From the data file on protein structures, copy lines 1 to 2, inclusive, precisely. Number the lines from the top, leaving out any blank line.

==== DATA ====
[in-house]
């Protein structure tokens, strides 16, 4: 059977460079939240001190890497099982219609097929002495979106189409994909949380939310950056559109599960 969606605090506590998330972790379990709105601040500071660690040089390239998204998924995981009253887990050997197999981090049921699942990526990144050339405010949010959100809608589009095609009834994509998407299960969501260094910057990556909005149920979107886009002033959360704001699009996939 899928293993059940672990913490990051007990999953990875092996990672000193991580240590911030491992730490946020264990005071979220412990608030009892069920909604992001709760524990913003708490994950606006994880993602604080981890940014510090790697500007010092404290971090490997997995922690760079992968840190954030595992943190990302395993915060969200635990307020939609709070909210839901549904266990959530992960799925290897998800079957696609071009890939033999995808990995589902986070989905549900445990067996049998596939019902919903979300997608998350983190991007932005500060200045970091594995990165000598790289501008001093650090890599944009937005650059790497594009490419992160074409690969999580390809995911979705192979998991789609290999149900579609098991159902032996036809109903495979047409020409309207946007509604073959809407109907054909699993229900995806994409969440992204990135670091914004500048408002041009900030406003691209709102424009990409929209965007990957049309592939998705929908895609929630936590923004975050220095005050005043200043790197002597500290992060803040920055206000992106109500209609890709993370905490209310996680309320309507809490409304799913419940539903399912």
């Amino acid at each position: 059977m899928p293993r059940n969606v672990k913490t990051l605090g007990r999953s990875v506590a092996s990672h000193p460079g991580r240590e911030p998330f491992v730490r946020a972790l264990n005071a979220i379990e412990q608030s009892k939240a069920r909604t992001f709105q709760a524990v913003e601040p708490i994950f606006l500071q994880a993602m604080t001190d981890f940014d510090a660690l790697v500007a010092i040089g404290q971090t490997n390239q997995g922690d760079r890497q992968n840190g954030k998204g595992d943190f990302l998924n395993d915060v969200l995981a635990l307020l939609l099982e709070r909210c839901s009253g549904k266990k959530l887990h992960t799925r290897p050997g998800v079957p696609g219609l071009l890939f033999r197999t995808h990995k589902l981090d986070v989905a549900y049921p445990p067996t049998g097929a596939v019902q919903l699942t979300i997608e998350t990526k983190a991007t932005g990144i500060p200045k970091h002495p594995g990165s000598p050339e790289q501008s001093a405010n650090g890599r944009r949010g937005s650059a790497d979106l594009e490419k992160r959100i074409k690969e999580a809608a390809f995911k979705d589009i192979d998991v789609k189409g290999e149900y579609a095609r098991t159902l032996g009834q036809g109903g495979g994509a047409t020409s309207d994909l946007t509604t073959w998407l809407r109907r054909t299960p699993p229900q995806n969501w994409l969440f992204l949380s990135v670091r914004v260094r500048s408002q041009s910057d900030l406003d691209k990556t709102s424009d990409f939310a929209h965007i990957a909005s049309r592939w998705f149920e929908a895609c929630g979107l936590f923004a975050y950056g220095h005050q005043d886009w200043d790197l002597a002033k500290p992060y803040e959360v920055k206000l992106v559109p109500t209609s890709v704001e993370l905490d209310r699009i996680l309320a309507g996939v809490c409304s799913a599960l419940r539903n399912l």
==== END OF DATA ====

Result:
[in-house]
């Protein structure tokens, strides 16, 4: 059977460079939240001190890497099982219609097929002495979106189409994909949380939310950056559109599960 969606605090506590998330972790379990709105601040500071660690040089390239998204998924995981009253887990050997197999981090049921699942990526990144050339405010949010959100809608589009095609009834994509998407299960969501260094910057990556909005149920979107886009002033959360704001699009996939 899928293993059940672990913490990051007990999953990875092996990672000193991580240590911030491992730490946020264990005071979220412990608030009892069920909604992001709760524990913003708490994950606006994880993602604080981890940014510090790697500007010092404290971090490997997995922690760079992968840190954030595992943190990302395993915060969200635990307020939609709070909210839901549904266990959530992960799925290897998800079957696609071009890939033999995808990995589902986070989905549900445990067996049998596939019902919903979300997608998350983190991007932005500060200045970091594995990165000598790289501008001093650090890599944009937005650059790497594009490419992160074409690969999580390809995911979705192979998991789609290999149900579609098991159902032996036809109903495979047409020409309207946007509604073959809407109907054909699993229900995806994409969440992204990135670091914004500048408002041009900030406003691209709102424009990409929209965007990957049309592939998705929908895609929630936590923004975050220095005050005043200043790197002597500290992060803040920055206000992106109500209609890709993370905490209310996680309320309507809490409304799913419940539903399912």